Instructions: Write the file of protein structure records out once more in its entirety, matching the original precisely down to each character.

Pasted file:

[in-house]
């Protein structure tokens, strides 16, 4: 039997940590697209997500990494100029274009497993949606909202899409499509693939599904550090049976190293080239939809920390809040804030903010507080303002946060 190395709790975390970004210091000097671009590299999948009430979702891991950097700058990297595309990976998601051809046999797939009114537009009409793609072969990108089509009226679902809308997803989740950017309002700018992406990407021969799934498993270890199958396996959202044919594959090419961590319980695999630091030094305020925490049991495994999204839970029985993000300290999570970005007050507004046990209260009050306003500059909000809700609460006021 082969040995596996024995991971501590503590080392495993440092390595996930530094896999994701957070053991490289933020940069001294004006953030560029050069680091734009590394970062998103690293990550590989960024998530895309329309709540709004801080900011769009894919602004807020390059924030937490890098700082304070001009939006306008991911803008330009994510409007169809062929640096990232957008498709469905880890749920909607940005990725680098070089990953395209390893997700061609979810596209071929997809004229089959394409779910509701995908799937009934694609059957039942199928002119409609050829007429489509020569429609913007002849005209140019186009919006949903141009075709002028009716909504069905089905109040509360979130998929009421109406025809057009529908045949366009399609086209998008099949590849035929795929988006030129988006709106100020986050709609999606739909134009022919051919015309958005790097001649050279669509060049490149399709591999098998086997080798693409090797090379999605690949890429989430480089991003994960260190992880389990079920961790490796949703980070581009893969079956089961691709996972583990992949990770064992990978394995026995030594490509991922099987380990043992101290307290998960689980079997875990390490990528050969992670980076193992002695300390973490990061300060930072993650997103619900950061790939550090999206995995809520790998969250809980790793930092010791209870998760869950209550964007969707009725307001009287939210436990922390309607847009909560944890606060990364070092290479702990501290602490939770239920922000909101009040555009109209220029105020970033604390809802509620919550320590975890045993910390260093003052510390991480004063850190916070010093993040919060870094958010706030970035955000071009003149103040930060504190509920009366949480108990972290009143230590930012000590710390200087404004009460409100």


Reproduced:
[in-house]
């Protein structure tokens, strides 16, 4: 039997940590697209997500990494100029274009497993949606909202899409499509693939599904550090049976190293080239939809920390809040804030903010507080303002946060 190395709790975390970004210091000097671009590299999948009430979702891991950097700058990297595309990976998601051809046999797939009114537009009409793609072969990108089509009226679902809308997803989740950017309002700018992406990407021969799934498993270890199958396996959202044919594959090419961590319980695999630091030094305020925490049991495994999204839970029985993000300290999570970005007050507004046990209260009050306003500059909000809700609460006021 082969040995596996024995991971501590503590080392495993440092390595996930530094896999994701957070053991490289933020940069001294004006953030560029050069680091734009590394970062998103690293990550590989960024998530895309329309709540709004801080900011769009894919602004807020390059924030937490890098700082304070001009939006306008991911803008330009994510409007169809062929640096990232957008498709469905880890749920909607940005990725680098070089990953395209390893997700061609979810596209071929997809004229089959394409779910509701995908799937009934694609059957039942199928002119409609050829007429489509020569429609913007002849005209140019186009919006949903141009075709002028009716909504069905089905109040509360979130998929009421109406025809057009529908045949366009399609086209998008099949590849035929795929988006030129988006709106100020986050709609999606739909134009022919051919015309958005790097001649050279669509060049490149399709591999098998086997080798693409090797090379999605690949890429989430480089991003994960260190992880389990079920961790490796949703980070581009893969079956089961691709996972583990992949990770064992990978394995026995030594490509991922099987380990043992101290307290998960689980079997875990390490990528050969992670980076193992002695300390973490990061300060930072993650997103619900950061790939550090999206995995809520790998969250809980790793930092010791209870998760869950209550964007969707009725307001009287939210436990922390309607847009909560944890606060990364070092290479702990501290602490939770239920922000909101009040555009109209220029105020970033604390809802509620919550320590975890045993910390260093003052510390991480004063850190916070010093993040919060870094958010706030970035955000071009003149103040930060504190509920009366949480108990972290009143230590930012000590710390200087404004009460409100």